I have a couple of questions about a deeded right of way across our property. I live in the state of Maine, and our deed includes a very vague access. I was able to trace it back as far as 1945. It states there is a “right-of-way reserved for the benefit of (Lumber Company A), its successors and assigns for access to land lying westerly of the within conveyed premises.” It also says that the “said right-of-way is to be located over and across the within conveyed premises in such manner as not to interfere with the owners herein”.
Lumber Company A does not exist anymore. Ownership of the property was transferred to a daughter of one of the owners of the company. The 100 acre parcel that the right-of-way was granted to was sold to a developer in 2000 or 2001, along with an adjoining parcel (which had been owned by another sister). The 100 acre parcel was landlocked at the time the easement was granted, but is not now, as it is part of a subdivision.
We have owned the property about 20 years and we have allowed access once, in 2 areas of our property, so the sister could harvest lumber from the property.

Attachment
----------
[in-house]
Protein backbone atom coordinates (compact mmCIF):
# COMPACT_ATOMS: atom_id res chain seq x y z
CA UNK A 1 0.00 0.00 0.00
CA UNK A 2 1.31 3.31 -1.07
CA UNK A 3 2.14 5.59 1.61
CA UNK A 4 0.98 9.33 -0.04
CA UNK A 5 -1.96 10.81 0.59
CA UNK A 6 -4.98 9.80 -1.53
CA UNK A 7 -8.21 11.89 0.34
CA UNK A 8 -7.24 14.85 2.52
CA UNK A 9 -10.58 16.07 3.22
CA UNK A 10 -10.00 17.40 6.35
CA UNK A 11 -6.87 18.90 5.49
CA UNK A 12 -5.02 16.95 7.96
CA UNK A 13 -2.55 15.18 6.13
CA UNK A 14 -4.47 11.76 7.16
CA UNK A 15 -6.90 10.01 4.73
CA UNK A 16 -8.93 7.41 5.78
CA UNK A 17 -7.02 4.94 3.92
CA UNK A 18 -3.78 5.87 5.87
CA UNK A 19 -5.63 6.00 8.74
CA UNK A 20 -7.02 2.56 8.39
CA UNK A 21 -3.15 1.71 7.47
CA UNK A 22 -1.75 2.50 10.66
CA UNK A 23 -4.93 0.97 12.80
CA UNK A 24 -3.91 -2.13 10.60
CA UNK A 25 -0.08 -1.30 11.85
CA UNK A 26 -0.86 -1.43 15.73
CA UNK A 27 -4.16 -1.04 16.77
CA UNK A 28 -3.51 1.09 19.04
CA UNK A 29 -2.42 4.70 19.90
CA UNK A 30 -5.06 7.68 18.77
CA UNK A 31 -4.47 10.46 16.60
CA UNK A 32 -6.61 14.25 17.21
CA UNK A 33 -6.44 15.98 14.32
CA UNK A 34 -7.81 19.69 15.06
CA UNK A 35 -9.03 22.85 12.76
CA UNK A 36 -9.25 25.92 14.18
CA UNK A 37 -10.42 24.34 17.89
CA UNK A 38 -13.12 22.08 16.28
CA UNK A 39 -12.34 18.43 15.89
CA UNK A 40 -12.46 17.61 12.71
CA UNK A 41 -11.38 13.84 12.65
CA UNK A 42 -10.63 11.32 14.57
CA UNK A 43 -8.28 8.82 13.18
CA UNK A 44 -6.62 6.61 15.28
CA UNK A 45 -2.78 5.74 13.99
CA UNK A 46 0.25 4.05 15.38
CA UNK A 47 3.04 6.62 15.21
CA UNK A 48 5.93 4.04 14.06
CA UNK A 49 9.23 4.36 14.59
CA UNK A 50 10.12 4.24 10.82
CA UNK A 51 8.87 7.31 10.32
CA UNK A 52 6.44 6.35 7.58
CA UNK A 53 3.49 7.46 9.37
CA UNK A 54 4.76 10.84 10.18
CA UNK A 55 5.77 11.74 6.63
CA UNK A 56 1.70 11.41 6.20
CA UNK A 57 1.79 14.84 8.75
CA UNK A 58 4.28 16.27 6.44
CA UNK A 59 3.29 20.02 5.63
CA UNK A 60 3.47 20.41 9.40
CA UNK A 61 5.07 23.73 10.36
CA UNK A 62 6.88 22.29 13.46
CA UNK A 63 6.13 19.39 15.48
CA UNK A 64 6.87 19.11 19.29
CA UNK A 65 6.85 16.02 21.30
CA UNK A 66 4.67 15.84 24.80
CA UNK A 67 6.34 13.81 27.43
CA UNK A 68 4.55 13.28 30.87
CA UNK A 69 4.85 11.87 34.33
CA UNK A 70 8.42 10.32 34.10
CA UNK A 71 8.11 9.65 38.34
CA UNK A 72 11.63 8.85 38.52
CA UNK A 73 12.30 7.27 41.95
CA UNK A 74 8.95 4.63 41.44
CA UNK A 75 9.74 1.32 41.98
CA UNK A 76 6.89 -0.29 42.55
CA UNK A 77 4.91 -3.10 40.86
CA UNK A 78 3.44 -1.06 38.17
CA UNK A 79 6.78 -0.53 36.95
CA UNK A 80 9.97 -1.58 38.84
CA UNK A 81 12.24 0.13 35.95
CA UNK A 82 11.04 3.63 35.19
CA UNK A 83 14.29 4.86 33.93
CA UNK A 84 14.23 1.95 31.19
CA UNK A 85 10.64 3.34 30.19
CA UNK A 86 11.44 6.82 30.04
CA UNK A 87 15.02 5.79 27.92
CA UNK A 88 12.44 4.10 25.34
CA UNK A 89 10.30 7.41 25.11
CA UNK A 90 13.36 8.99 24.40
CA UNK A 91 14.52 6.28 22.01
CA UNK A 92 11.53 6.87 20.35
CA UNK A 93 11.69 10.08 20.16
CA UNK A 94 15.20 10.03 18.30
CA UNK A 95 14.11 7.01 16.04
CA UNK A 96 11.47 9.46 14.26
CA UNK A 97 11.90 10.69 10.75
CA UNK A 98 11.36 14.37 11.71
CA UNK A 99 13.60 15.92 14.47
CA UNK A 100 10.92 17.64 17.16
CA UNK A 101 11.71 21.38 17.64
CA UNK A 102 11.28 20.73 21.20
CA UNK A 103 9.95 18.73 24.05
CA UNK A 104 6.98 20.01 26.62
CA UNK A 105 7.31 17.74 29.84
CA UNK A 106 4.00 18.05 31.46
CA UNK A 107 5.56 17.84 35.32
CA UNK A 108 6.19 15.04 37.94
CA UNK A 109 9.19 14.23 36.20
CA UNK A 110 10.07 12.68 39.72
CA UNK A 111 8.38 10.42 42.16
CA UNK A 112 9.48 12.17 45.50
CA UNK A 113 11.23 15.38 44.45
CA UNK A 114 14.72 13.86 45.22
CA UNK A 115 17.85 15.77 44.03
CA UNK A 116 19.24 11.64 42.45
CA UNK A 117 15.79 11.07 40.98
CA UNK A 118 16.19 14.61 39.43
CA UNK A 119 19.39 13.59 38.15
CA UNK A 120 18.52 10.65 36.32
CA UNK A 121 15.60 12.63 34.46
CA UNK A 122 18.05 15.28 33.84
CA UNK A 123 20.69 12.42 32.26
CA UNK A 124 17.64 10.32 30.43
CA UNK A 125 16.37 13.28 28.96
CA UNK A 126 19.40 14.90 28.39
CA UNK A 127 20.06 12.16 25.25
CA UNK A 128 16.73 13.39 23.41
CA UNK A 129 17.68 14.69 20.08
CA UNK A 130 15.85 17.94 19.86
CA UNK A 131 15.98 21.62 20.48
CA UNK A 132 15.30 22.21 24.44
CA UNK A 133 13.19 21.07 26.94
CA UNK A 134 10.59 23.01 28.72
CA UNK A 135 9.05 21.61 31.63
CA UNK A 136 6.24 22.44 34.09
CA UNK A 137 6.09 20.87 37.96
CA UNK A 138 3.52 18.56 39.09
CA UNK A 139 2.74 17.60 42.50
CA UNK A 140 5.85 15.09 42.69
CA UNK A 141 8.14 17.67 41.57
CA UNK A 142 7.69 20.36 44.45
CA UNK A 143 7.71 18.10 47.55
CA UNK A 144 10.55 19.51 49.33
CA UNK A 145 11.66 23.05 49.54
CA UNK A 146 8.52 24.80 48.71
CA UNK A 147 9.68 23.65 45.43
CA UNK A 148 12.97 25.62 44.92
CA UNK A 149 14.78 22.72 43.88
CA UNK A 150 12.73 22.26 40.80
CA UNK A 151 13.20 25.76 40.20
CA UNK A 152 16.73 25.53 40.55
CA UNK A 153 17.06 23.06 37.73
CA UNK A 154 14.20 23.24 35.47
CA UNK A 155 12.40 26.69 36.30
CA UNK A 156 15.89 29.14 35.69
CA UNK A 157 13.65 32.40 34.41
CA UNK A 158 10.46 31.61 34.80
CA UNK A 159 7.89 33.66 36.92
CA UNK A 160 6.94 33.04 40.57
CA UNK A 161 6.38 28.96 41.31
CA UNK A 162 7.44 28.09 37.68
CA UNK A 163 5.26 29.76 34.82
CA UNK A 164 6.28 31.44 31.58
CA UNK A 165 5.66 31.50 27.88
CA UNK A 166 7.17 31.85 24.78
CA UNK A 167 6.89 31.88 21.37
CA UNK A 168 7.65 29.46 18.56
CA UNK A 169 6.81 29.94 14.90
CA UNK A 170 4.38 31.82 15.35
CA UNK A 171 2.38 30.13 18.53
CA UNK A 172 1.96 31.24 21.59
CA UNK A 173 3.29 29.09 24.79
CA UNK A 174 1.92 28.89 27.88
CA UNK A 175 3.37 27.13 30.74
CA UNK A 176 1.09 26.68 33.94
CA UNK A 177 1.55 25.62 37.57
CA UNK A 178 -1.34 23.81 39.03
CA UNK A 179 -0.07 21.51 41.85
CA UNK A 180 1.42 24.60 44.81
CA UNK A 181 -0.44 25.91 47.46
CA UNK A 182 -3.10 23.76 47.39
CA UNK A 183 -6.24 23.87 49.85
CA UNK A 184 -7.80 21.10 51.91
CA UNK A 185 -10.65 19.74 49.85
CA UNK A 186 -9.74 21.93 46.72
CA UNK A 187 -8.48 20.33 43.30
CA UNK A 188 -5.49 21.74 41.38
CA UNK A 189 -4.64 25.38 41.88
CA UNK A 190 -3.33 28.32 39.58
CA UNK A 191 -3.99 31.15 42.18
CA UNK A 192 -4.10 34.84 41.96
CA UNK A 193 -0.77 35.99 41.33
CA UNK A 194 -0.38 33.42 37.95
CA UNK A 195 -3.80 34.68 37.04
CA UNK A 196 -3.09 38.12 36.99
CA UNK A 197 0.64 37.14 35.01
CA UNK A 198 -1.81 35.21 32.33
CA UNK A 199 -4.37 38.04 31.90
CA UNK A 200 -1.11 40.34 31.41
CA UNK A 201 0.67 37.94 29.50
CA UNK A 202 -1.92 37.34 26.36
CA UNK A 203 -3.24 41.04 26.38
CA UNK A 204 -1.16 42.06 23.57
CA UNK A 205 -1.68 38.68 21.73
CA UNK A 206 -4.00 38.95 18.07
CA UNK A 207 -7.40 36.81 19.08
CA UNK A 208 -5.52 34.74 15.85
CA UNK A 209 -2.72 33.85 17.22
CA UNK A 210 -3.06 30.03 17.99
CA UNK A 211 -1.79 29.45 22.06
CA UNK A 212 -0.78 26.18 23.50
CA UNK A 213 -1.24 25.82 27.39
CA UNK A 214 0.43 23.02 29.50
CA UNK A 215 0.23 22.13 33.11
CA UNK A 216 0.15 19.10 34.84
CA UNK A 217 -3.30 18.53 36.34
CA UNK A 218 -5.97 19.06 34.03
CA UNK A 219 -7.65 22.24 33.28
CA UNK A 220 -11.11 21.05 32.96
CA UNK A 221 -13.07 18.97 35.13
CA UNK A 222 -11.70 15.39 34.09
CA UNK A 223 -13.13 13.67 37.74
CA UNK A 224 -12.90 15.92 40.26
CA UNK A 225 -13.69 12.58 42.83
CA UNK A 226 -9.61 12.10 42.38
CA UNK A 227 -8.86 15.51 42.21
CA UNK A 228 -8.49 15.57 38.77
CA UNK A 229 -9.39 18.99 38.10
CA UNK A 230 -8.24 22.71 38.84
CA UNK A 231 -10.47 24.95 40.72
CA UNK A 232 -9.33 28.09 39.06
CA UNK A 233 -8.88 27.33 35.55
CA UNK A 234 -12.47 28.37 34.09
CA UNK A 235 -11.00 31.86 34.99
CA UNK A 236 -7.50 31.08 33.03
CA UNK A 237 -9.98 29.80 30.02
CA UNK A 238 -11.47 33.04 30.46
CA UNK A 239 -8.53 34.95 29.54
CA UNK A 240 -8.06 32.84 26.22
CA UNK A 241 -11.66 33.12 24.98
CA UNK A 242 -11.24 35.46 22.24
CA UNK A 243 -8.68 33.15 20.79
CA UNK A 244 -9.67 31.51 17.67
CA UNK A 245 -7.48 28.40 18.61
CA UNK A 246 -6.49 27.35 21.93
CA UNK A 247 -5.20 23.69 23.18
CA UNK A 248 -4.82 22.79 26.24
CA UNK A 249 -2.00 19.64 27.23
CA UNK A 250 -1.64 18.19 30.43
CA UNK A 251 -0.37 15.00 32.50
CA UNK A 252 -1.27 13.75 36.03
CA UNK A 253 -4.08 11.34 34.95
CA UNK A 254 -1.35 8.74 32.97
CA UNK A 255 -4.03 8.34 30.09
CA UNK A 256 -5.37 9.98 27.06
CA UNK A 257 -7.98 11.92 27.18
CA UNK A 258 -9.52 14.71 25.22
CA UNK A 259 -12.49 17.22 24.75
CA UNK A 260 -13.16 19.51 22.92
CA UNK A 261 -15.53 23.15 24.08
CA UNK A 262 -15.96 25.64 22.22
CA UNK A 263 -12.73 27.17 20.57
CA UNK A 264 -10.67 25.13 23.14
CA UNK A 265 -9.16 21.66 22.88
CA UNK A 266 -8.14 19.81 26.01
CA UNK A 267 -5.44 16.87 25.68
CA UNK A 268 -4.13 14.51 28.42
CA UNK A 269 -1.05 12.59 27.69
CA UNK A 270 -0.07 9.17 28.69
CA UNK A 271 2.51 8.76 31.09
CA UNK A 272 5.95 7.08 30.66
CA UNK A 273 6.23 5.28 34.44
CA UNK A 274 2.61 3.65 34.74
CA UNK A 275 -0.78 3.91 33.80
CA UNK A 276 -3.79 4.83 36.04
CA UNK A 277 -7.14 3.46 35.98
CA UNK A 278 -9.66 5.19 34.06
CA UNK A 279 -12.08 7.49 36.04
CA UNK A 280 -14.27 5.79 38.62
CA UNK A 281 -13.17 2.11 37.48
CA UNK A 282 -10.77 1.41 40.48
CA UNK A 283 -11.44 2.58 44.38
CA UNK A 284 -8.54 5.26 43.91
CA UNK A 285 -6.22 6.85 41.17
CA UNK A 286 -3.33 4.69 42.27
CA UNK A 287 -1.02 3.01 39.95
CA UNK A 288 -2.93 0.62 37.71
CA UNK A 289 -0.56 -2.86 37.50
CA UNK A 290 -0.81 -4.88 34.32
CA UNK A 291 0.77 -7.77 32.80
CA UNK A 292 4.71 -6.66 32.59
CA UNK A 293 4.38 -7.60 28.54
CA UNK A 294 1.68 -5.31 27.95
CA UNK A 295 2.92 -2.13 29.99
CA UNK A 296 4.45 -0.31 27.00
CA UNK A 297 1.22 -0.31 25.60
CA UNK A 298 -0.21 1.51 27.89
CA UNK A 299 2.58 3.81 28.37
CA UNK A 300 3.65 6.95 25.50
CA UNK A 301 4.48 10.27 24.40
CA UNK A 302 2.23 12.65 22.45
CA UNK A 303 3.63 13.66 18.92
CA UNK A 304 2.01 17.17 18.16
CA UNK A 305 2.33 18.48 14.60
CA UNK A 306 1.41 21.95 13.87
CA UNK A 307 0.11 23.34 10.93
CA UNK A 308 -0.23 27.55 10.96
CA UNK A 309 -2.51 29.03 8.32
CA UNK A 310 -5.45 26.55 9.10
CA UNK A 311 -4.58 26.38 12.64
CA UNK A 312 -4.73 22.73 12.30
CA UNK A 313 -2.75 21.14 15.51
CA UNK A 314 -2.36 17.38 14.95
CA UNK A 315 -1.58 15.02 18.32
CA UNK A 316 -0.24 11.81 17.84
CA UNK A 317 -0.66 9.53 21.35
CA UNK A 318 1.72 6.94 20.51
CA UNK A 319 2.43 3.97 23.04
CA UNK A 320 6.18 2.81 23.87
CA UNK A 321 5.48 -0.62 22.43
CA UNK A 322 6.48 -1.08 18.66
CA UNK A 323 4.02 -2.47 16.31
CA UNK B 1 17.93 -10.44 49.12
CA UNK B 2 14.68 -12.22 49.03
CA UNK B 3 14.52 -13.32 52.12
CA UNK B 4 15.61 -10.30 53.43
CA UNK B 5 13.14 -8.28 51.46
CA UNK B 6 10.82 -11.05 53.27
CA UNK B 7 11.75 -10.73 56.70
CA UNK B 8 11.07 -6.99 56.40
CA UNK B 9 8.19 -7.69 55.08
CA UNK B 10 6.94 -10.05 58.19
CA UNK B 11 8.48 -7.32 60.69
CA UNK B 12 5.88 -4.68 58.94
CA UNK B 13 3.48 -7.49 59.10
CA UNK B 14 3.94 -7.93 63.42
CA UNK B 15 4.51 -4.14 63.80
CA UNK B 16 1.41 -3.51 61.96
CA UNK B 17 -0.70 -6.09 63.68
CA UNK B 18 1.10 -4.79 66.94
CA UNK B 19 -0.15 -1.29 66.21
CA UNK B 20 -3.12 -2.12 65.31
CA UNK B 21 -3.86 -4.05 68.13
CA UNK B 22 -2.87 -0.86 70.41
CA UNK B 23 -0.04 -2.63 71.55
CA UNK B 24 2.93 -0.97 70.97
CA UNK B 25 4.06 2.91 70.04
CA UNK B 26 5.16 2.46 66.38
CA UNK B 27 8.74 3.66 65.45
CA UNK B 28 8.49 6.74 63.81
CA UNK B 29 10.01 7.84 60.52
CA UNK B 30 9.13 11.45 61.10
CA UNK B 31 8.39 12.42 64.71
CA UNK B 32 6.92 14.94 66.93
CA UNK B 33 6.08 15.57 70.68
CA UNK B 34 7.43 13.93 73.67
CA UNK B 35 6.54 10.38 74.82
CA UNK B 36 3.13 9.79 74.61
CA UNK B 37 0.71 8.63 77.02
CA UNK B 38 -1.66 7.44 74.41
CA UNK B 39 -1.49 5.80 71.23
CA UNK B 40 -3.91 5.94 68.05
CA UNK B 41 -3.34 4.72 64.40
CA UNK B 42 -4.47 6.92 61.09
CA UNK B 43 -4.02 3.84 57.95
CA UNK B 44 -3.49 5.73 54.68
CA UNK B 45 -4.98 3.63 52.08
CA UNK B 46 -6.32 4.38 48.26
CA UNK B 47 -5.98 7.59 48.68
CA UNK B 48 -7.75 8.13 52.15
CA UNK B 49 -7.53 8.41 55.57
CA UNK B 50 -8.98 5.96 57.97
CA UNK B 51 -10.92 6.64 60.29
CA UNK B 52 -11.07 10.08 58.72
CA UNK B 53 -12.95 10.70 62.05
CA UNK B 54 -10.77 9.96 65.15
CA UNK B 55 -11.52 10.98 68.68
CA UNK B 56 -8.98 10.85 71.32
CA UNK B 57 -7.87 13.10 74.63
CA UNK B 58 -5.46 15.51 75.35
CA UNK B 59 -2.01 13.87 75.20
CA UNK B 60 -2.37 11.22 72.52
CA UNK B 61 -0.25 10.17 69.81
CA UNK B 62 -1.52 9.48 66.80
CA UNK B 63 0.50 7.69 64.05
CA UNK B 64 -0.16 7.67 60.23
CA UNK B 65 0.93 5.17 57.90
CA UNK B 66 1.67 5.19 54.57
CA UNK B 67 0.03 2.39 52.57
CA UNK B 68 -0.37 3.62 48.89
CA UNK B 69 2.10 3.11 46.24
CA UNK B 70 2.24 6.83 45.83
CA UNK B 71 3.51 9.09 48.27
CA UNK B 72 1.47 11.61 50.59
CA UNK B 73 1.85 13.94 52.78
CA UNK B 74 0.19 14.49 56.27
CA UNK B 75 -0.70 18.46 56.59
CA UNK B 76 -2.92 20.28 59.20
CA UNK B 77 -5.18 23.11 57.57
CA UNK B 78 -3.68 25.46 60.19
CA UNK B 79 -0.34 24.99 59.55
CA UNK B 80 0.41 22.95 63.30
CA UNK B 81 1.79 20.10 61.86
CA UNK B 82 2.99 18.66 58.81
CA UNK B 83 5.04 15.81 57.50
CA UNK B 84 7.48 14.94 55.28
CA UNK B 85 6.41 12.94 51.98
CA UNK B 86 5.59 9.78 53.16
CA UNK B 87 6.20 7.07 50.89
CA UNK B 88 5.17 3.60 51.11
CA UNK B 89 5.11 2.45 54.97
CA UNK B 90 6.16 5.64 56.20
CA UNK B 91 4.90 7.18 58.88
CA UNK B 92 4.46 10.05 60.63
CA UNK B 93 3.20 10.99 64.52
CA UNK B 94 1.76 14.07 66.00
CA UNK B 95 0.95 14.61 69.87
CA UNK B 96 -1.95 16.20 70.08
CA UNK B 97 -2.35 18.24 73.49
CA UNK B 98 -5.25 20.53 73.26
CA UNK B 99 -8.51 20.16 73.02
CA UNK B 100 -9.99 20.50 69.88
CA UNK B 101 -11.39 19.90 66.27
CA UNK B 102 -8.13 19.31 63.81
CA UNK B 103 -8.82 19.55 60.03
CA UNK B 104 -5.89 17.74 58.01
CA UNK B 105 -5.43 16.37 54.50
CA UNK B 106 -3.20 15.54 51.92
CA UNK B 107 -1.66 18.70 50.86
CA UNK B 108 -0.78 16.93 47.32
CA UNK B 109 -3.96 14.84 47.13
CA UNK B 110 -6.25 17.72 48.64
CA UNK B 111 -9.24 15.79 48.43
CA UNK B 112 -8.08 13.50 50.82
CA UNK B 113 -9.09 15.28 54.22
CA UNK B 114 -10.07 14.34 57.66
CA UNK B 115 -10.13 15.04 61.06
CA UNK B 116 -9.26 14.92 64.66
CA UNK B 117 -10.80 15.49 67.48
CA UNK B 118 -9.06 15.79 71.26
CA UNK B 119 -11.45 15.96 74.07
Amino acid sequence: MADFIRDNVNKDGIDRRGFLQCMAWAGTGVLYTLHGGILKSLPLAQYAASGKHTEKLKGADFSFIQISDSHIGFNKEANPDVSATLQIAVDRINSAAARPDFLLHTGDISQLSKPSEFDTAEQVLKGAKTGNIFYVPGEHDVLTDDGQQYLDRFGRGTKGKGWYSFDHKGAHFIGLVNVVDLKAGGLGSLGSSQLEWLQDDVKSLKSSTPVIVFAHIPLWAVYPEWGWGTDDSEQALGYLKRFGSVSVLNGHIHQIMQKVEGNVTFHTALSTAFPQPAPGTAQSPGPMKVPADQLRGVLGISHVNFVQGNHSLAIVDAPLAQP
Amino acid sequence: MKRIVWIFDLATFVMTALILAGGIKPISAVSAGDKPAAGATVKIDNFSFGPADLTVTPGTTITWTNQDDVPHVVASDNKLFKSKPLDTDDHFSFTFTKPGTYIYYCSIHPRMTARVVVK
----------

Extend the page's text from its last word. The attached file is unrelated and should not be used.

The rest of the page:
My questions are: Does the fact that the right of way was granted to a company rather than an individual change anything? In other words, does the right of way still exist? And which of the new property owners has rights to the easement? Since the original 100 acre parcel does not exist anymore, what happens to the right to pass? There are now 4 property owners that abut our property along that property line, and 7 property owners in all that now own what was the original parcel.
Also, my understanding is that “right-of-way” and “easement” have different meanings, at least in this state. It seems to me that because the original mention of it in the deed is so vague that it was intended as an easement, not a right of way. Can anyone tell me if the term “right of way” as used in the language stated above in or before 1945 would be similar to the current meaning of the term?
I’m sorry this is so long. Thanks for any help/ advice anyone can offer.